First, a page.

WEDNESDAY, Nov. 23 (HealthDay News) -- Staggered acetaminophen overdose and delayed presentation after overdose are associated with adverse outcomes, according to a study published online Nov. 23 in the British Journal of Clinical Pharmacology.
Darren G.N. Craig, from the Royal Infirmary of Edinburgh in the United Kingdom, and colleagues examined the clinical impact of staggered acetaminophen overdoses and delayed presentation after an overdose. A total of 663 patients were admitted with acetaminophen-induced severe liver injury between 1992 and 2008, of whom 161 patients had taken a staggered overdose.
The investigators found that, compared with single time-point overdose patients, staggered overdose patients were significantly older and had a greater likelihood of alcohol abuse. They were also more likely to be encephalopathic on admission and to need mechanical ventilation or renal replacement therapy. Staggered overdose patients had significantly higher mortality rates (37.3 versus 27.8 percent), despite lower total ingested acetaminophen doses and lower admission serum alanine aminotransferase levels. However, staggered overdose was not an independent predictor of death. The most frequent reason for repeated supratherapeutic ingestion was relief of pain (58.2 percent). A total of 44.9 percent of single time-point overdose patients accessed medical services more than 24 hours after an overdose, with such delayed presentation being independently correlated with death/liver transplantation (odds ratio, 2.25).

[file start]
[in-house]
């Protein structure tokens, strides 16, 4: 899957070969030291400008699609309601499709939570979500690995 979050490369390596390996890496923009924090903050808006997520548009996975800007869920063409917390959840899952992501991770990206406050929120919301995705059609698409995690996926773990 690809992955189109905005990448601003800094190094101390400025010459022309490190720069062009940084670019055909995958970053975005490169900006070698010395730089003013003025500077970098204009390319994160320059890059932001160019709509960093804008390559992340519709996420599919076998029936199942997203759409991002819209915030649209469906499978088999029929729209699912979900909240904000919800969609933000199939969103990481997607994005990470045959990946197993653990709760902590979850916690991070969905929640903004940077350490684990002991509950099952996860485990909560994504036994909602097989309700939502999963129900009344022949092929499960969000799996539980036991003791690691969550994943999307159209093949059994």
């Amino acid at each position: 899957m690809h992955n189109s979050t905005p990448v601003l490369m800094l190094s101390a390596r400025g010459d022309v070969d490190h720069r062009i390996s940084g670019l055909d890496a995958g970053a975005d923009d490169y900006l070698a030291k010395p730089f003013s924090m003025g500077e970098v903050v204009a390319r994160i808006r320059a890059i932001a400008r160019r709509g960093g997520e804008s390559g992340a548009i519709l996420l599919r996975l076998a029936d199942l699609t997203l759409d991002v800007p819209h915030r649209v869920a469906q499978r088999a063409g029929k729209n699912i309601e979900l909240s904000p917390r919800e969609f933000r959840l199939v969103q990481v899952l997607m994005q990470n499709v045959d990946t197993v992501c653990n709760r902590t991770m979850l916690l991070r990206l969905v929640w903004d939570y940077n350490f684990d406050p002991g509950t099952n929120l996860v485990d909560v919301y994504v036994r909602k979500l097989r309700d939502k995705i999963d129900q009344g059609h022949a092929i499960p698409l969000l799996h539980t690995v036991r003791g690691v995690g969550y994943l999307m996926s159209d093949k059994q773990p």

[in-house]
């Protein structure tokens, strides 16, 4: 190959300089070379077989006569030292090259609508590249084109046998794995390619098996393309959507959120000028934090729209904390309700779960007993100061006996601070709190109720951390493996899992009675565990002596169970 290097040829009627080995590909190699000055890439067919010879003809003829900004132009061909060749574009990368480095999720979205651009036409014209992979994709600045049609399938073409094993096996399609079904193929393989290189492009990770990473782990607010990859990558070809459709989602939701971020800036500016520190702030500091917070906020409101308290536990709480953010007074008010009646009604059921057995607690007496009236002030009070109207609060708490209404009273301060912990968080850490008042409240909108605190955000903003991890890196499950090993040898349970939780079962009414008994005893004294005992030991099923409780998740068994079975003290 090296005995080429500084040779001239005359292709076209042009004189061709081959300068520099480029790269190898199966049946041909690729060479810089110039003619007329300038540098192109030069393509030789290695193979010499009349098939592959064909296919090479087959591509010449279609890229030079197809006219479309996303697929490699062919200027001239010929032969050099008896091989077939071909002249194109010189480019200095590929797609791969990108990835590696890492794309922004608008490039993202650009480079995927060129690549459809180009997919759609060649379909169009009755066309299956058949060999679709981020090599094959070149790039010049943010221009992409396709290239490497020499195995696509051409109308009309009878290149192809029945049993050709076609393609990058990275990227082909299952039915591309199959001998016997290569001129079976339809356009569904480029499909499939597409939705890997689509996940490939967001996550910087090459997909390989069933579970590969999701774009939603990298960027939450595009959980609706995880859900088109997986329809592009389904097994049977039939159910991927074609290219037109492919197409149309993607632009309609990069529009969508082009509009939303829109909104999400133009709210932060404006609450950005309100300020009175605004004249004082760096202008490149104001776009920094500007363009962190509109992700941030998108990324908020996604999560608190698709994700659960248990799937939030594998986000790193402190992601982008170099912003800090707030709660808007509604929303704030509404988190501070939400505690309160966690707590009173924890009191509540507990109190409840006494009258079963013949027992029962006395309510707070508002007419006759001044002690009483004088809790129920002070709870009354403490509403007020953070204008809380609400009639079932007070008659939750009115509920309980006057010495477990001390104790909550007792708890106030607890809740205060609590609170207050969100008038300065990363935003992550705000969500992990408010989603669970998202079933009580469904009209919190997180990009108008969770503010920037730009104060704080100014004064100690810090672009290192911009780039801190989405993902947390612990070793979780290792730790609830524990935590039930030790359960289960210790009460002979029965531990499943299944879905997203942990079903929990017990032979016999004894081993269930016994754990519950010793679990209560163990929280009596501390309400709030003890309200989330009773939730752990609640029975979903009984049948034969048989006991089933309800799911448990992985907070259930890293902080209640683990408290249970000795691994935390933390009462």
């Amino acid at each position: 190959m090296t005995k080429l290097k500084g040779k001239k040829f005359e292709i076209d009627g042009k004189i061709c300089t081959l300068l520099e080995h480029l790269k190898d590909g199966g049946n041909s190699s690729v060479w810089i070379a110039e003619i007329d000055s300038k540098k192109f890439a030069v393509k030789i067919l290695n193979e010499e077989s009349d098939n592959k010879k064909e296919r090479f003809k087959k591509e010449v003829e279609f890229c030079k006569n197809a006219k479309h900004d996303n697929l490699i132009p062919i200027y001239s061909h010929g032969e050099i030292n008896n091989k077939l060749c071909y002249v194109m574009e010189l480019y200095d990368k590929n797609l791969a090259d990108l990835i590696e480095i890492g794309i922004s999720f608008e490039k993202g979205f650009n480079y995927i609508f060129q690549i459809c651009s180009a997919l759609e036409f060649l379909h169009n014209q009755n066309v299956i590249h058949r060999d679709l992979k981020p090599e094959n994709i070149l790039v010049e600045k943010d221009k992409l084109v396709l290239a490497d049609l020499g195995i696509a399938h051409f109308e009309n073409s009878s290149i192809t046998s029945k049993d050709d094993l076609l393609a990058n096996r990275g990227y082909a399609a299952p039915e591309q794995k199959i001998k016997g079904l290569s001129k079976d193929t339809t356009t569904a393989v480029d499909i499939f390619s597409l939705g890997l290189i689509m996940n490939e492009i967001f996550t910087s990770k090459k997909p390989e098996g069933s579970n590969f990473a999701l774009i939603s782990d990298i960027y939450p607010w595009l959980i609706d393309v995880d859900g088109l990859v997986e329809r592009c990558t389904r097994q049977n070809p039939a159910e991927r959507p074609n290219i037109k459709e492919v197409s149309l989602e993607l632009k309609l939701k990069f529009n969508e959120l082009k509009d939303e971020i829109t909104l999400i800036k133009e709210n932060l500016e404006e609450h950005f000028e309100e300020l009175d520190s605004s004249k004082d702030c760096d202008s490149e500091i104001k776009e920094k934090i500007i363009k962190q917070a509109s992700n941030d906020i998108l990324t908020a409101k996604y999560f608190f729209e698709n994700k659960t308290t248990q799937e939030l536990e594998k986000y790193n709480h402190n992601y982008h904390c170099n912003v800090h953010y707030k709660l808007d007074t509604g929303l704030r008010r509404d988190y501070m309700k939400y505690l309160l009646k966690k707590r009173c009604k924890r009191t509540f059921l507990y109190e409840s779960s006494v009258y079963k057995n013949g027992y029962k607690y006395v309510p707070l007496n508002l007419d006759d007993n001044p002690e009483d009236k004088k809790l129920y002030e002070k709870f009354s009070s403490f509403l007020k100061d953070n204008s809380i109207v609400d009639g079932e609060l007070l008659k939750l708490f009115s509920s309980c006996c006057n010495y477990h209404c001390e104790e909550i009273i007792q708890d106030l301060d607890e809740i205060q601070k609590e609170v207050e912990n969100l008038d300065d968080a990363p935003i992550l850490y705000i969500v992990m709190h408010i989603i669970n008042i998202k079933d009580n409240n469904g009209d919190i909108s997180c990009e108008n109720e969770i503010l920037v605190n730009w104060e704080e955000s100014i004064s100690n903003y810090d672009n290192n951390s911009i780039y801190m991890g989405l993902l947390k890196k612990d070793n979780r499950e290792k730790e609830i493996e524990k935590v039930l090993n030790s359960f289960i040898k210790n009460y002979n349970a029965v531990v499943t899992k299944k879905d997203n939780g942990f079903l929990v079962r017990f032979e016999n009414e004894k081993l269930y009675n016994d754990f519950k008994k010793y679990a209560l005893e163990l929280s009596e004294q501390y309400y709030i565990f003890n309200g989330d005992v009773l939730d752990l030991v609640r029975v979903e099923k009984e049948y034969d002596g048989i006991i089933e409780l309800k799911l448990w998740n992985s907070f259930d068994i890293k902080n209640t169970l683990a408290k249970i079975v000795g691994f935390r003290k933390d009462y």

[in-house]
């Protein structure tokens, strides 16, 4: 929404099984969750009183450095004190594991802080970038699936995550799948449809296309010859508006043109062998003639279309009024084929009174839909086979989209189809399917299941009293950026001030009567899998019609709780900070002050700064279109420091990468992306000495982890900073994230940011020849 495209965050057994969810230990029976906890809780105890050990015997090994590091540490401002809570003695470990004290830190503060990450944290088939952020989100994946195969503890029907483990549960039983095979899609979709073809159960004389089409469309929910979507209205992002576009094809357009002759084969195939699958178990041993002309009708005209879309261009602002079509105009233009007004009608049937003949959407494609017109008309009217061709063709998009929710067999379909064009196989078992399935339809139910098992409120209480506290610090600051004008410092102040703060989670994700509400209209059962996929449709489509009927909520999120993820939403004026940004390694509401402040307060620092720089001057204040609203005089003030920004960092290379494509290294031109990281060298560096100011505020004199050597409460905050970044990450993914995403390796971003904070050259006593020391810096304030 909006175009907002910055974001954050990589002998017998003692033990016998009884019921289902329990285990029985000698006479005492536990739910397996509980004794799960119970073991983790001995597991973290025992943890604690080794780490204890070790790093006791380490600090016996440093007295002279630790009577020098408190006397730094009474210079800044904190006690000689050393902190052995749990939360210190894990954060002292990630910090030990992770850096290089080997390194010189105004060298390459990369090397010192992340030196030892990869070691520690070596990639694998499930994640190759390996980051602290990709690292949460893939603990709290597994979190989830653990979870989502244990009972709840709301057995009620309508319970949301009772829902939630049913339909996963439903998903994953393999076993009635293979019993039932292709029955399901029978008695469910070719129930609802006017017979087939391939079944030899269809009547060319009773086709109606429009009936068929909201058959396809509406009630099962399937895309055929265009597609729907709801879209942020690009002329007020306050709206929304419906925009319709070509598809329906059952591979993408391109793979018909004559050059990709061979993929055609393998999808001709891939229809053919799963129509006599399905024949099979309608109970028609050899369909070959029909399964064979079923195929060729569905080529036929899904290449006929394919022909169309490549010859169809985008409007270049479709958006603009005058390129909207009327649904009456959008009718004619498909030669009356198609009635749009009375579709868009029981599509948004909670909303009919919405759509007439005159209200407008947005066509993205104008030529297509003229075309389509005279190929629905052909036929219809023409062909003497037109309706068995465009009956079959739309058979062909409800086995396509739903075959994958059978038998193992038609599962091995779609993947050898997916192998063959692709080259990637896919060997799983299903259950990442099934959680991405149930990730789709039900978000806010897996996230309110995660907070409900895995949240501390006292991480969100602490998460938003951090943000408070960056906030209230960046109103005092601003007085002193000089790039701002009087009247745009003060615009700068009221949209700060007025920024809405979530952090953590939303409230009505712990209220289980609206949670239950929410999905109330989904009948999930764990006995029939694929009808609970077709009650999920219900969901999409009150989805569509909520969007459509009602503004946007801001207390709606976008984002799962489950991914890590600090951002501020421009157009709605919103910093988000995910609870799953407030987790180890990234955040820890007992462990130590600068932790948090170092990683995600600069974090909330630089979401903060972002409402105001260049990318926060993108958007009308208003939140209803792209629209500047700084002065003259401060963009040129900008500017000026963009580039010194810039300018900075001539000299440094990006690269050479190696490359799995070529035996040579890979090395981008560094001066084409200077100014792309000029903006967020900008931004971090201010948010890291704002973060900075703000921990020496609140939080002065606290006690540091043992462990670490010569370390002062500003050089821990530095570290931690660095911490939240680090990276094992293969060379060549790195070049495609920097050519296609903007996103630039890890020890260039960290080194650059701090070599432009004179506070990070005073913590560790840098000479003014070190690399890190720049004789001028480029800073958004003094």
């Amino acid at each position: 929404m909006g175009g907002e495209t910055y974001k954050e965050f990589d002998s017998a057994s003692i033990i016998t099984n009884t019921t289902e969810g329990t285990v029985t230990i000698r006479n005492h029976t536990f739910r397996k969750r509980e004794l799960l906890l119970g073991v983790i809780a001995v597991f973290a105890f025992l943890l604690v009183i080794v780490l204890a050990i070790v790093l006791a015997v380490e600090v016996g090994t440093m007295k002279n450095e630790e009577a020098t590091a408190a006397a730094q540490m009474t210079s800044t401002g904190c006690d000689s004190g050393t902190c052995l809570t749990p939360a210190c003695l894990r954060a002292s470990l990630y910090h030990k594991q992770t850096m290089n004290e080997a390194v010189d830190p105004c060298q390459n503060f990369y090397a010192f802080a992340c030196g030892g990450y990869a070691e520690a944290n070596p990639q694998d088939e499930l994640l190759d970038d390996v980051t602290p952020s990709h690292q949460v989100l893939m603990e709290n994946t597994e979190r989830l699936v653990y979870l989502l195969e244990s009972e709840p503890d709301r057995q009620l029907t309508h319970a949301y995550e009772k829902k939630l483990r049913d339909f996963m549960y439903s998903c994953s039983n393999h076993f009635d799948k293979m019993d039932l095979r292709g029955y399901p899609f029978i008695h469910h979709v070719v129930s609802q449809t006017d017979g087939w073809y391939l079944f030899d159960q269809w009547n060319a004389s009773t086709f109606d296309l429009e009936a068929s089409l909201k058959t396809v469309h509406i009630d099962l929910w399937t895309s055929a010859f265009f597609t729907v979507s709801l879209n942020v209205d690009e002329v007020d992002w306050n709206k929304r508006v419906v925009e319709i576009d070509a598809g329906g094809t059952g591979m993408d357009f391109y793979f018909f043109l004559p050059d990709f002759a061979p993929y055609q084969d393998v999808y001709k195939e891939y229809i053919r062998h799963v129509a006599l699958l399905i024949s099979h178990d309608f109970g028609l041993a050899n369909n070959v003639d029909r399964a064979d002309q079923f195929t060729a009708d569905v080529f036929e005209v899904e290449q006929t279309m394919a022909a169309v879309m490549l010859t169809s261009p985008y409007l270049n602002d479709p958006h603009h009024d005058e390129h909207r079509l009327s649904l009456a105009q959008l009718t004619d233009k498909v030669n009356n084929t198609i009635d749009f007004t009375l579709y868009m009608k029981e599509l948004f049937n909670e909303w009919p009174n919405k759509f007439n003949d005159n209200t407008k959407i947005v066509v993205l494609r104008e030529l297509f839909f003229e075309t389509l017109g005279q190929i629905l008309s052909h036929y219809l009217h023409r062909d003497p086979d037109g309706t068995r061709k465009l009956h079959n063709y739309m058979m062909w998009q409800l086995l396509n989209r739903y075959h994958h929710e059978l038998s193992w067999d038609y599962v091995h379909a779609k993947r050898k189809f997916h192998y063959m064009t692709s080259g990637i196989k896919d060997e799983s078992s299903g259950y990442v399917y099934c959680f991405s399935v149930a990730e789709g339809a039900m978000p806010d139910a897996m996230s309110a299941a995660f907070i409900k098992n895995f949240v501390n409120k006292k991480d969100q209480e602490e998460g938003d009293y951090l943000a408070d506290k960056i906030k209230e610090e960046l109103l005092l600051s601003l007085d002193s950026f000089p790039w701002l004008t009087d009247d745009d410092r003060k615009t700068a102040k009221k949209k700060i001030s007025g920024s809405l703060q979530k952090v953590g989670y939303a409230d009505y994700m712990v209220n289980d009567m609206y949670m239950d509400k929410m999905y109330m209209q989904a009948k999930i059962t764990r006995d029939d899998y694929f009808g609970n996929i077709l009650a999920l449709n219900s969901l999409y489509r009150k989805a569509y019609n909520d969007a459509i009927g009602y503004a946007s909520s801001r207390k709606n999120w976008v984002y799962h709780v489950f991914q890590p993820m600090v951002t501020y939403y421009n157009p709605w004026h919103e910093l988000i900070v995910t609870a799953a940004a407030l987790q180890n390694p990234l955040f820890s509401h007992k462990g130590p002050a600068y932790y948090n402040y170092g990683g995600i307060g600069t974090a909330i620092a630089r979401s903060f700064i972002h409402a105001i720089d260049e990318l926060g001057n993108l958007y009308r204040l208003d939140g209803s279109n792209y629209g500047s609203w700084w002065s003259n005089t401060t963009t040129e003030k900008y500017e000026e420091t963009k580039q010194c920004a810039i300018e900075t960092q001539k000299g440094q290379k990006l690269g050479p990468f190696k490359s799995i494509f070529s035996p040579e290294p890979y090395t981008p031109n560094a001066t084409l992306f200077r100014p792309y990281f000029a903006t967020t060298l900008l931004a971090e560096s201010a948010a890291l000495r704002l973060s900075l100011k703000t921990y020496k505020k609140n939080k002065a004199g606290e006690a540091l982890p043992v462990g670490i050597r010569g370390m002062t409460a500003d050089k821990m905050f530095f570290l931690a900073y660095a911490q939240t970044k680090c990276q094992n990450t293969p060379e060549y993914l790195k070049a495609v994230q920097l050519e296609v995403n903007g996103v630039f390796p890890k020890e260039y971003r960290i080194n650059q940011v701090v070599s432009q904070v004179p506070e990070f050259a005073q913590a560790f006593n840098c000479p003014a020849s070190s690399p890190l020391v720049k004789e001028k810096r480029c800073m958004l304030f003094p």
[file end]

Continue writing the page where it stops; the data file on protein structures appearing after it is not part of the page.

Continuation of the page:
"Both delayed presentation and staggered overdose pattern are associated with adverse outcomes following [acetaminophen] overdose. These patients are at increased risk of developing multiorgan failure," the authors write.
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